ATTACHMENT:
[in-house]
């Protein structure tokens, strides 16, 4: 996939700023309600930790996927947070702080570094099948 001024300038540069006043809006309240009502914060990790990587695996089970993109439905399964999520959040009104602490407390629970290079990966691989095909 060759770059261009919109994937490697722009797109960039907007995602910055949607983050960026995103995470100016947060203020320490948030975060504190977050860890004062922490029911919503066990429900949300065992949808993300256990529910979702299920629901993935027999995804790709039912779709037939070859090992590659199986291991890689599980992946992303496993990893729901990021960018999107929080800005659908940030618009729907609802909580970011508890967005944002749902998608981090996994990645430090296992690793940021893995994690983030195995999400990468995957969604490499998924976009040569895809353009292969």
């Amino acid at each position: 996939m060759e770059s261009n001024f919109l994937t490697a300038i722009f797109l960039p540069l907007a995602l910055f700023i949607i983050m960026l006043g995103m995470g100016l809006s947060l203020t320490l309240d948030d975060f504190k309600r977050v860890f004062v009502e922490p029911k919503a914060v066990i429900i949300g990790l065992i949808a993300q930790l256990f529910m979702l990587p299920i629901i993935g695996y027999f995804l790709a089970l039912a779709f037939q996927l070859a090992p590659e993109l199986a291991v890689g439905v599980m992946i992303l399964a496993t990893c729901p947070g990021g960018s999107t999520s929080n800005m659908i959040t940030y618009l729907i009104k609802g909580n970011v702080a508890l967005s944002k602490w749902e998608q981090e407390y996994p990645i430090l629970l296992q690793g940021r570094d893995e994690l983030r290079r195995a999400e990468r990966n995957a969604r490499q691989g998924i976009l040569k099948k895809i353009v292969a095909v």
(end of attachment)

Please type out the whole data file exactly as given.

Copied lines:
[in-house]
């Protein structure tokens, strides 16, 4: 996939700023309600930790996927947070702080570094099948 001024300038540069006043809006309240009502914060990790990587695996089970993109439905399964999520959040009104602490407390629970290079990966691989095909 060759770059261009919109994937490697722009797109960039907007995602910055949607983050960026995103995470100016947060203020320490948030975060504190977050860890004062922490029911919503066990429900949300065992949808993300256990529910979702299920629901993935027999995804790709039912779709037939070859090992590659199986291991890689599980992946992303496993990893729901990021960018999107929080800005659908940030618009729907609802909580970011508890967005944002749902998608981090996994990645430090296992690793940021893995994690983030195995999400990468995957969604490499998924976009040569895809353009292969």
């Amino acid at each position: 996939m060759e770059s261009n001024f919109l994937t490697a300038i722009f797109l960039p540069l907007a995602l910055f700023i949607i983050m960026l006043g995103m995470g100016l809006s947060l203020t320490l309240d948030d975060f504190k309600r977050v860890f004062v009502e922490p029911k919503a914060v066990i429900i949300g990790l065992i949808a993300q930790l256990f529910m979702l990587p299920i629901i993935g695996y027999f995804l790709a089970l039912a779709f037939q996927l070859a090992p590659e993109l199986a291991v890689g439905v599980m992946i992303l399964a496993t990893c729901p947070g990021g960018s999107t999520s929080n800005m659908i959040t940030y618009l729907i009104k609802g909580n970011v702080a508890l967005s944002k602490w749902e998608q981090e407390y996994p990645i430090l629970l296992q690793g940021r570094d893995e994690l983030r290079r195995a999400e990468r990966n995957a969604r490499q691989g998924i976009l040569k099948k895809i353009v292969a095909v």